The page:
Dr Howard Martin, a now retired Co Durham MP, was struck off on Friday by the General Medical Council (GMC) for giving excessive morphine doses to 18 dying patients.
He has since admitted, in an interview with the Daily Telegraph that he deliberately hastened the deaths of patients in his care, some without their consent, and that he acted out of ‘Christian compassion’ in doing so.
As he was cleared five years of three murder charges, on grounds that it could not be proved either that the morphine had killed the patients or that he intended their deaths, the question has now been raised whether he should be tried again.
Under the 2003 Criminal Justice Act, which removed the defence of ‘double jeopardy’, it is now possible for a person to be tried twice for the same crime if new evidence warrants it. The coroner is to review the cases and the Crown Prosecution Service will then have to make a decision about whether to prosecute.
The GMC ruled that Martin ‘violated the rights of the terminally ill’ and that some of his actions had been both ‘dangerous and despicable’. They added that his treatment of some patients had been ‘completely unacceptable’ and that he had acted on the ‘scantiest of evidence’ of unbearable pain. His actions were ‘indicative of an autocratic attitude, in that he seemed always to consider that he was right and rejected, or did not seek, the views of others’.
Someone who deliberately gives overdoses of morphine to patients with the intention of hastening their deaths, refuses to consult other doctors when he finds himself beyond his level of competence, and then lies to the police about what he has done, is not demonstrating ‘Christian compassion’.
True compassion means pulling out all the stops to provide the best possible care to ease patients’ distress whilst staying within ethical boundaries.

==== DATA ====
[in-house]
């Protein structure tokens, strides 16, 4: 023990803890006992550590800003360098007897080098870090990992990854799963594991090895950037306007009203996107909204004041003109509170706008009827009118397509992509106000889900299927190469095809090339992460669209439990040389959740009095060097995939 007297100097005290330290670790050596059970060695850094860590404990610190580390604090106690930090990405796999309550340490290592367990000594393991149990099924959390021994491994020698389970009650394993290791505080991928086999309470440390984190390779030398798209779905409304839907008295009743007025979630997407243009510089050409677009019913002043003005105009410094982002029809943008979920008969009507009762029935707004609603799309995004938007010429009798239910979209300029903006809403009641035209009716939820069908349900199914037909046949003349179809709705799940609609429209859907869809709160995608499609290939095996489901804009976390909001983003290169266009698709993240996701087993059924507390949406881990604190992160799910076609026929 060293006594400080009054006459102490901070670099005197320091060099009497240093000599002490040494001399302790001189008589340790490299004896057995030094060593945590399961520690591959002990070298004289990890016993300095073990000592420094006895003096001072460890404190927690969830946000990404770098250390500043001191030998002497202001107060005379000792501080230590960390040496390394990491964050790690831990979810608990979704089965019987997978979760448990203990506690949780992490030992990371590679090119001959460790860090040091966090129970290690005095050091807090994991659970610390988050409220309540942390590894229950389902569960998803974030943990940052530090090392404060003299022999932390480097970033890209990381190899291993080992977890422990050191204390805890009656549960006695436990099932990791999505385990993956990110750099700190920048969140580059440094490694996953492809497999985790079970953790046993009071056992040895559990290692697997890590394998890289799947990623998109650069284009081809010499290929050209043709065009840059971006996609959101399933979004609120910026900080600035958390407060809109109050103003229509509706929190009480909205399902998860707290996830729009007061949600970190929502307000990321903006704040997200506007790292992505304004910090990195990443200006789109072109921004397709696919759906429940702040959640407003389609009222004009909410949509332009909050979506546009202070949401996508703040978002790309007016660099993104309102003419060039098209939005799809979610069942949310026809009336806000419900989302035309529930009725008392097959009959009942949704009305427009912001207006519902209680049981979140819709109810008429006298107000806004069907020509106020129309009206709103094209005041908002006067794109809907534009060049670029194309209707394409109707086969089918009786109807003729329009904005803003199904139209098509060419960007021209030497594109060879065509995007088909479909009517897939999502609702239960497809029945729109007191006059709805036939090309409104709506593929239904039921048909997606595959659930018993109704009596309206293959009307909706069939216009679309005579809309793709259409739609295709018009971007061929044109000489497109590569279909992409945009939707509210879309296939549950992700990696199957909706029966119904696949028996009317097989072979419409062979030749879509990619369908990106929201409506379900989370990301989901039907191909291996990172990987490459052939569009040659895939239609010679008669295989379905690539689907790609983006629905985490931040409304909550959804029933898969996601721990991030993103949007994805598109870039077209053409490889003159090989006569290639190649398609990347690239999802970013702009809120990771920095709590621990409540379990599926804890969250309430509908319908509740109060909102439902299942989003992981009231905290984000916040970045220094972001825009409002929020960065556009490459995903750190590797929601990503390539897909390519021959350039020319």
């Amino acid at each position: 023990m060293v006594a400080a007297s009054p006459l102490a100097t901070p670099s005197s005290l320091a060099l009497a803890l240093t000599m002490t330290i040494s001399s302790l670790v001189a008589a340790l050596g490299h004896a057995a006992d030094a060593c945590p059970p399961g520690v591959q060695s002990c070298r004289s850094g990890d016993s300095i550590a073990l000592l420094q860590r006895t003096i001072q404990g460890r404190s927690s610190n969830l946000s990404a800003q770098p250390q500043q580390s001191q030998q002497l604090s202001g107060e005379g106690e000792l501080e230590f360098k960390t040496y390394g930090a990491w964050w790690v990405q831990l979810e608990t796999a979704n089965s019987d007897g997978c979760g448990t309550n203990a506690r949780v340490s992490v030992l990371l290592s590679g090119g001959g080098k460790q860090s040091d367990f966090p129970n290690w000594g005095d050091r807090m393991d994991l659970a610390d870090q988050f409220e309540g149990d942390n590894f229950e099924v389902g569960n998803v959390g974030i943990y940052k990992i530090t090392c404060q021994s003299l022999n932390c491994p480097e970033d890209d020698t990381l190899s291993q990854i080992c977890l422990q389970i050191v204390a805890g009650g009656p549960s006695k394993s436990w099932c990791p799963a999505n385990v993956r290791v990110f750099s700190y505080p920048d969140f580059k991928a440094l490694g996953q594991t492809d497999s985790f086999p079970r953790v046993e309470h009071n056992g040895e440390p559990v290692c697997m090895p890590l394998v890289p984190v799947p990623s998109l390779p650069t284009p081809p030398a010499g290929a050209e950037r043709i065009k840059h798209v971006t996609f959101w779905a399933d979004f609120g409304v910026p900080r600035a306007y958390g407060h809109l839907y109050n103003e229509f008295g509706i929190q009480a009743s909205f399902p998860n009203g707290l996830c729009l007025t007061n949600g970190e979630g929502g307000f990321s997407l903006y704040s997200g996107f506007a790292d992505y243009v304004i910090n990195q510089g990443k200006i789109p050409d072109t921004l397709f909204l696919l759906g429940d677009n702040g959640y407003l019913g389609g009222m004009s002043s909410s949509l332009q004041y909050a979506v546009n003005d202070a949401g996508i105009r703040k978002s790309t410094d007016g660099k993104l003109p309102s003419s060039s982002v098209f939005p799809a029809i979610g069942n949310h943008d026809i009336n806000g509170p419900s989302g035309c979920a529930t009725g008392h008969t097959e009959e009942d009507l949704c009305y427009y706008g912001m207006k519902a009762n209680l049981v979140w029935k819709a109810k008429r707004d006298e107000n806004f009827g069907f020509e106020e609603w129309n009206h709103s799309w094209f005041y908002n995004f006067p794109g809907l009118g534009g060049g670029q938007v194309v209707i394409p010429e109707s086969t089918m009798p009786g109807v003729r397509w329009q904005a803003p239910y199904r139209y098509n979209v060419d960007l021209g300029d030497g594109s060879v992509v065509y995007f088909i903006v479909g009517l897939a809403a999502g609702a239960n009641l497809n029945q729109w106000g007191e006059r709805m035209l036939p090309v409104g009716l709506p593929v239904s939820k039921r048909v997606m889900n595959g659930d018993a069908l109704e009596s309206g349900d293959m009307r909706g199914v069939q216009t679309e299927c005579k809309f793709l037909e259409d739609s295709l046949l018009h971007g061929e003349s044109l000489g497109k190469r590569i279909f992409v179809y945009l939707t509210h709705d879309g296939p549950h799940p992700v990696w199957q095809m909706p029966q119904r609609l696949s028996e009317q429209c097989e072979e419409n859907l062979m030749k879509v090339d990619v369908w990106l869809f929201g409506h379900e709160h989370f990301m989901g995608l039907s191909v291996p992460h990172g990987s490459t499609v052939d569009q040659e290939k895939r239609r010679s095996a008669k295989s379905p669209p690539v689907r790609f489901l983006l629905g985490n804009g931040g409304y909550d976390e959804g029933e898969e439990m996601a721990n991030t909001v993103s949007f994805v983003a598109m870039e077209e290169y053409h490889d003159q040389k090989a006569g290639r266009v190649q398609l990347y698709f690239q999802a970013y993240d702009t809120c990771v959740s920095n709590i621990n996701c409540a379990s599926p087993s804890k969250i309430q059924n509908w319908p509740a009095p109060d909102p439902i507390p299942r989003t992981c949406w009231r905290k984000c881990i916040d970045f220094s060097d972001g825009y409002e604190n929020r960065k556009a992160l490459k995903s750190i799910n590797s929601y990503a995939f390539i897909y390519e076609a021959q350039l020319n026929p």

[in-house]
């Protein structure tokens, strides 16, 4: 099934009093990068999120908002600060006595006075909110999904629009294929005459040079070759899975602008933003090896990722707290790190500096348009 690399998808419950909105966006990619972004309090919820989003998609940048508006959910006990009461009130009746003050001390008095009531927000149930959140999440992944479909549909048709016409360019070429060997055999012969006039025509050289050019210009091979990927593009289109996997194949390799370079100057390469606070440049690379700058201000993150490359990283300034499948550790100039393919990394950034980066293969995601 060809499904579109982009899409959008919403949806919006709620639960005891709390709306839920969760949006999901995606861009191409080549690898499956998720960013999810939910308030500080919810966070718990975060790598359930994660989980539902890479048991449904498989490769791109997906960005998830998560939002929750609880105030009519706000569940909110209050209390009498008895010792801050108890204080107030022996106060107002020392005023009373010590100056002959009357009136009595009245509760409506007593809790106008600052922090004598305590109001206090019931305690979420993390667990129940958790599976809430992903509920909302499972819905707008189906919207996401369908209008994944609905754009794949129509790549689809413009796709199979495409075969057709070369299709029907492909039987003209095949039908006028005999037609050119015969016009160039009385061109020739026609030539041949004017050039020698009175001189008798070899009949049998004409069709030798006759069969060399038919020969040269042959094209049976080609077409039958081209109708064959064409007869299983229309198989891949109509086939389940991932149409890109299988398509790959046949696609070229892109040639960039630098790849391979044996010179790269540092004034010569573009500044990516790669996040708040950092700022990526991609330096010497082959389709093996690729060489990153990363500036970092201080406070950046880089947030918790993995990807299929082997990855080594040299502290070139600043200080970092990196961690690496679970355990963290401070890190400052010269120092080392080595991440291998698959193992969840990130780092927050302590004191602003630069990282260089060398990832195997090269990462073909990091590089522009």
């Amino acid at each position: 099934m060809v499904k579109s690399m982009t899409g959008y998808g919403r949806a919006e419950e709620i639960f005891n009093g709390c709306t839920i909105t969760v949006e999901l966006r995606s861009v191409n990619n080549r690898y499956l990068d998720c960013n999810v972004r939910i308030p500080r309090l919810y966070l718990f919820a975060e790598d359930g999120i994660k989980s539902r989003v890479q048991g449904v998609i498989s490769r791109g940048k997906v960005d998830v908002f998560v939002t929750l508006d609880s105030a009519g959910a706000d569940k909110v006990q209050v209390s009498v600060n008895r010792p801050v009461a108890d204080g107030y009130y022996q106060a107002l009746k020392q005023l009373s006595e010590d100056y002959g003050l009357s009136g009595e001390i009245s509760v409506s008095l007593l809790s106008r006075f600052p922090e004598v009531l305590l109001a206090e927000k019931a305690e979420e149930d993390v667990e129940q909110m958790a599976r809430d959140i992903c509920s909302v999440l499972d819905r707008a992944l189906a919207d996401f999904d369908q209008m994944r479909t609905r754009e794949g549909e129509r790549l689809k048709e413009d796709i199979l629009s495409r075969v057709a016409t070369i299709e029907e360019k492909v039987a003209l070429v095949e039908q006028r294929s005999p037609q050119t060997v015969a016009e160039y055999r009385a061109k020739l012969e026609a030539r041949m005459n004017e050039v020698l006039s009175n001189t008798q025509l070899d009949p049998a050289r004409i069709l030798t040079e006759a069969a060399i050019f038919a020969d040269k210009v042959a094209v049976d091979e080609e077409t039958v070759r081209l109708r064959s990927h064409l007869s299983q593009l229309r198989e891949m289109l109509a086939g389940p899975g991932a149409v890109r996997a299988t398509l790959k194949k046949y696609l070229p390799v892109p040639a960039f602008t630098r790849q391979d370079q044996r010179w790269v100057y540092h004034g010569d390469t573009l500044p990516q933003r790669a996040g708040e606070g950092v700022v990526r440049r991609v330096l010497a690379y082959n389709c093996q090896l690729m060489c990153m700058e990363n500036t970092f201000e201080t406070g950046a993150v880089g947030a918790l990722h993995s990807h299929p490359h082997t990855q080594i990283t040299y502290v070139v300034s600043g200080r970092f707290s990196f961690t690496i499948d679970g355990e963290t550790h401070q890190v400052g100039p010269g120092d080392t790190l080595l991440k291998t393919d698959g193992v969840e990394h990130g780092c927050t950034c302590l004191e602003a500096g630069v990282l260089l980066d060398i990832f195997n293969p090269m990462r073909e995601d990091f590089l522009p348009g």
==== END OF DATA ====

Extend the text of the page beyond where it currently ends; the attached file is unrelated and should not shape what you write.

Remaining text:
It is also simply not necessary to kill the patient in order to kill the pain. It is therefore essential that doctors who find themselves beyond their depth in managing patients with distressing symptoms, should seek advice from specialists in palliative medicine, rather than leaving people with substandard care or, even worse, taking the matter into their own hands.
This case underlines the need for better education about what palliative care can achieve, and better training in palliative medicine for all front line doctors, in order that all patients benefit from the very best care already available in this country.
We will, without doubt, now hear further calls from the pro-euthanasia lobby to change the law to allow doctors in some circumstances to end the lives of some patients on ‘compassionate grounds’. But this would be both dangerous and unnecessary.
The current law, which gives a blanket ban on all so-called ‘mercy killing’ is clear and right and is essential to ensure that the lives of vulnerable people are not exploited or abused. It provides a strong deterrent to abuse through the penalties that it holds in reserve, whilst allowing discretion to both prosecutors and judges to temper justice with mercy in hard cases. It does not need changing.
This tragic case illustrates rather that some doctors can act irresponsibly, incompetently and unethically and yet still claim, and apparently sincerely believe, that they have done nothing wrong, or even worse, that they have acted compassionately. Changing the law to allow any form of compassionate killing would not confer any sort of ‘right to die’. It would rather give doctors the authority and power to kill and provide some with an excuse for what is in reality incompetence, laziness or the unwillingness to seek help.
Recent reports from the Netherlands (showing a further rise in euthanasia cases last year) and Belgium (showing that nurses are now killing patients without their consent) demonstrate how, when euthanasia is legalised for any reason, any so-called ‘safeguards’ will inevitably be abused.’